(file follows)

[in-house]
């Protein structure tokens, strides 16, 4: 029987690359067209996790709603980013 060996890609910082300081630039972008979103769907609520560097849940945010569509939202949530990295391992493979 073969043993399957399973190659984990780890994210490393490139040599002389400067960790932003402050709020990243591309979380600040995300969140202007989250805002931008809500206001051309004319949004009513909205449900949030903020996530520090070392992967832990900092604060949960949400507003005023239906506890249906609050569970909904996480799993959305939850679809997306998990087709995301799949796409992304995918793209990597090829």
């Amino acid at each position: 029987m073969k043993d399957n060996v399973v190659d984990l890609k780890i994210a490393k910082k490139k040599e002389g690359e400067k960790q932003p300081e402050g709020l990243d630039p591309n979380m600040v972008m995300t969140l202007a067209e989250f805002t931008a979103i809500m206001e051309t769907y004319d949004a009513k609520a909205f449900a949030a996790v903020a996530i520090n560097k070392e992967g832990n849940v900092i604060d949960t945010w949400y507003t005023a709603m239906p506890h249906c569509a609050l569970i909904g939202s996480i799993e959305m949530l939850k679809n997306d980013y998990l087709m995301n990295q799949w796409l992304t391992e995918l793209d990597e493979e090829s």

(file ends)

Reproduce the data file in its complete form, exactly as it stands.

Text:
[in-house]
């Protein structure tokens, strides 16, 4: 029987690359067209996790709603980013 060996890609910082300081630039972008979103769907609520560097849940945010569509939202949530990295391992493979 073969043993399957399973190659984990780890994210490393490139040599002389400067960790932003402050709020990243591309979380600040995300969140202007989250805002931008809500206001051309004319949004009513909205449900949030903020996530520090070392992967832990900092604060949960949400507003005023239906506890249906609050569970909904996480799993959305939850679809997306998990087709995301799949796409992304995918793209990597090829």
């Amino acid at each position: 029987m073969k043993d399957n060996v399973v190659d984990l890609k780890i994210a490393k910082k490139k040599e002389g690359e400067k960790q932003p300081e402050g709020l990243d630039p591309n979380m600040v972008m995300t969140l202007a067209e989250f805002t931008a979103i809500m206001e051309t769907y004319d949004a009513k609520a909205f449900a949030a996790v903020a996530i520090n560097k070392e992967g832990n849940v900092i604060d949960t945010w949400y507003t005023a709603m239906p506890h249906c569509a609050l569970i909904g939202s996480i799993e959305m949530l939850k679809n997306d980013y998990l087709m995301n990295q799949w796409l992304t391992e995918l793209d990597e493979e090829s």